A critical compendium", accepted for J. Imaging Sci. Technol. Nov-Dec. 2011.
– G. FANTI, T. HEIMBURGER, "Letter to the Editor: Comments on – Life-Size Reproduction of the Shroud of Turin and Its Image" by L. Garlaschelli- " J. Imaging Sci. Technol. Vol. 55, 020102 (Feb 25, 2011)
– G. FANTI, "La Sindone, una sfida alla scienza moderna", Atti e Memorie dell’Accademia Galileiana di Scienze ed Arti in Padova, Anno Accademico 2009-2010, Vol. CXXII, Parte II, pp. 27-46 (2011).

– FANTI G., "Can a Corona Discharge Explain the Body Image of the Turin Shroud?", Journal of Imaging Science and Technology, Vol. 54, No. 2, March/April 2010, p.020508-1/10.
– G. FANTI, J.A. BOTELLA, P. DI LAZZARO, T. HEIMBURGER, R. SCHNEIDER, N. SVENSSON," Microscopic and Macroscopic Characteristics of the Shroud of Turin Image Superficiality", J. of Imaging Sci. Technol., 54 No. 4, p. 040201-1/8, (2010).
– G. FANTI, R. BASSO, G. BIANCHINI, "Turin Shroud: Compatibility Between a Digitized Body Image and a Computerized Anthropomorphous Manikin", J. of Imaging Sci. Technol., 54 No.5, p. 050503-1/8, (2010).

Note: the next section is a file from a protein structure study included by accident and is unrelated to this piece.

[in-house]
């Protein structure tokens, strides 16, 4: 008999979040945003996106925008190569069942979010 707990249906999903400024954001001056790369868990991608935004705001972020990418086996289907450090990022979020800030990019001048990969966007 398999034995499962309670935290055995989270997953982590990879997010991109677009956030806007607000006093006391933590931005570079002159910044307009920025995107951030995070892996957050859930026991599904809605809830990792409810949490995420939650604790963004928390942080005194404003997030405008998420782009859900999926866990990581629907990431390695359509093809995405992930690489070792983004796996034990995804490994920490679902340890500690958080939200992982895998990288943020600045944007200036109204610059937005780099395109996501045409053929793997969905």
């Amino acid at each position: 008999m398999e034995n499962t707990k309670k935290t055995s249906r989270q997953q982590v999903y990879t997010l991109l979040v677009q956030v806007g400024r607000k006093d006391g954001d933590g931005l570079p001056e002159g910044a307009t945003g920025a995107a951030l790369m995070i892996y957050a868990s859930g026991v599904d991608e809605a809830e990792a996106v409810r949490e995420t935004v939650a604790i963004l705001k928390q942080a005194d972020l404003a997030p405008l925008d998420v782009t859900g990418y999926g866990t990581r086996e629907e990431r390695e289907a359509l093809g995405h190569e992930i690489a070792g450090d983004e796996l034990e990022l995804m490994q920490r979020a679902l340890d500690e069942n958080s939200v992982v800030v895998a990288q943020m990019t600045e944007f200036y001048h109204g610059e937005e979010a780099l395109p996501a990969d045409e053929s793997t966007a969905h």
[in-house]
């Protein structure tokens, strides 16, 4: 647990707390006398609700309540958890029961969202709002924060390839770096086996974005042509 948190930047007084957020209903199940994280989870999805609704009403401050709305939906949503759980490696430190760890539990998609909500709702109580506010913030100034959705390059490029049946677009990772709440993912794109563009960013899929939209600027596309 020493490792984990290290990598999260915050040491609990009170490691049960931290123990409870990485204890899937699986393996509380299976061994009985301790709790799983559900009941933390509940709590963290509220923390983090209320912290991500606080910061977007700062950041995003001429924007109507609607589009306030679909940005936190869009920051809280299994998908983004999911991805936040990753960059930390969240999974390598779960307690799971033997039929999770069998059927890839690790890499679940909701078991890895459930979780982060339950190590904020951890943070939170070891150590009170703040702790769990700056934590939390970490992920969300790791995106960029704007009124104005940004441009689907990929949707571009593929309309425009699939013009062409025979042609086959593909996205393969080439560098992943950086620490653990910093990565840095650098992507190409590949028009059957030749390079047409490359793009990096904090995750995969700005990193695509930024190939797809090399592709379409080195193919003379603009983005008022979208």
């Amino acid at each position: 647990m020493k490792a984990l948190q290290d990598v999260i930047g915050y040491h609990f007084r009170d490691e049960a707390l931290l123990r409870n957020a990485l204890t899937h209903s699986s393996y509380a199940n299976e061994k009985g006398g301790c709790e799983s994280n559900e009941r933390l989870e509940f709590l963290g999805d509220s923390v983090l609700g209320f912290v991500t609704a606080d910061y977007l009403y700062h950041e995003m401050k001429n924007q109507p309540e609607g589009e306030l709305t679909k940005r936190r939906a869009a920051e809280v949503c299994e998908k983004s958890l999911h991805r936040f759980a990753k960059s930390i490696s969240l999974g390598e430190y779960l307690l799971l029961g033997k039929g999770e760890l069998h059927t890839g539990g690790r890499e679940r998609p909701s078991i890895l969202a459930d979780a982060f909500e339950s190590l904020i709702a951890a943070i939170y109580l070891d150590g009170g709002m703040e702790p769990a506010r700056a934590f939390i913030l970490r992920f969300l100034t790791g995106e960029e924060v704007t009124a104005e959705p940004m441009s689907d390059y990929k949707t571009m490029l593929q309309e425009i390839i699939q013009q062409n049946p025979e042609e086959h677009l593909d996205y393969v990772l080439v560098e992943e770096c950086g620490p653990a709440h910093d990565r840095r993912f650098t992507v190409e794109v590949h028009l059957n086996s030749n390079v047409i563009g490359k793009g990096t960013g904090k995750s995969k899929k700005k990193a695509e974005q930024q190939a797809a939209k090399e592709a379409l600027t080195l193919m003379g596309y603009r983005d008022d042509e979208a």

– P. DI LAZZARO , G. FANTI, E. NICHELATTI, G. BALDACCHINI," Deep Ultraviolet Radiation Simulates the Turin Shroud Image", J. of Imaging Sci. Technol., 54 No. 4, p. 040301/6, (2010).
– RIANI M., FANTI G., CROSILLA F., ATKINSONS A., "Statistica robusta e radiodatazione della Sindone" SIS Magazine
– FANTI G., PRIVITERA C., "A Quantitative Image of the Turin Shroud for Details Recognition", Proc. Int. Workshop on the Scientific Approach to the Acheiropoietos Images, ENEA Research Center of Frascati (Italy), 4-5-6 May 2010, ISBN 978-88-8286-232-9.